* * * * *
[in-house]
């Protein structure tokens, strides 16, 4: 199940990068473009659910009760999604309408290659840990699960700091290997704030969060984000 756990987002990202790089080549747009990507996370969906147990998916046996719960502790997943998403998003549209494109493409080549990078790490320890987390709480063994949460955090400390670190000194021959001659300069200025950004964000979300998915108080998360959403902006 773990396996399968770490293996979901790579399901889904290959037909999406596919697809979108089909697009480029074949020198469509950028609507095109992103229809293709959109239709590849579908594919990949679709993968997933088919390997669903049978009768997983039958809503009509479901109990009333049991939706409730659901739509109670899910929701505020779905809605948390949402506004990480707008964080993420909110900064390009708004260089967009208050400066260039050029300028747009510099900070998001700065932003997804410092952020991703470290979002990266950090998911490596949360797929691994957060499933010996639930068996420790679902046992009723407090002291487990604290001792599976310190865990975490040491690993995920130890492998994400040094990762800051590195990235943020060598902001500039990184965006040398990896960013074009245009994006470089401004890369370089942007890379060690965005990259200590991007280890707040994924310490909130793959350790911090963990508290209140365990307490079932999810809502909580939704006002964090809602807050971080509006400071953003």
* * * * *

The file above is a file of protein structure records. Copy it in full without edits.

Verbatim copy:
[in-house]
């Protein structure tokens, strides 16, 4: 199940990068473009659910009760999604309408290659840990699960700091290997704030969060984000 756990987002990202790089080549747009990507996370969906147990998916046996719960502790997943998403998003549209494109493409080549990078790490320890987390709480063994949460955090400390670190000194021959001659300069200025950004964000979300998915108080998360959403902006 773990396996399968770490293996979901790579399901889904290959037909999406596919697809979108089909697009480029074949020198469509950028609507095109992103229809293709959109239709590849579908594919990949679709993968997933088919390997669903049978009768997983039958809503009509479901109990009333049991939706409730659901739509109670899910929701505020779905809605948390949402506004990480707008964080993420909110900064390009708004260089967009208050400066260039050029300028747009510099900070998001700065932003997804410092952020991703470290979002990266950090998911490596949360797929691994957060499933010996639930068996420790679902046992009723407090002291487990604290001792599976310190865990975490040491690993995920130890492998994400040094990762800051590195990235943020060598902001500039990184965006040398990896960013074009245009994006470089401004890369370089942007890379060690965005990259200590991007280890707040994924310490909130793959350790911090963990508290209140365990307490079932999810809502909580939704006002964090809602807050971080509006400071953003």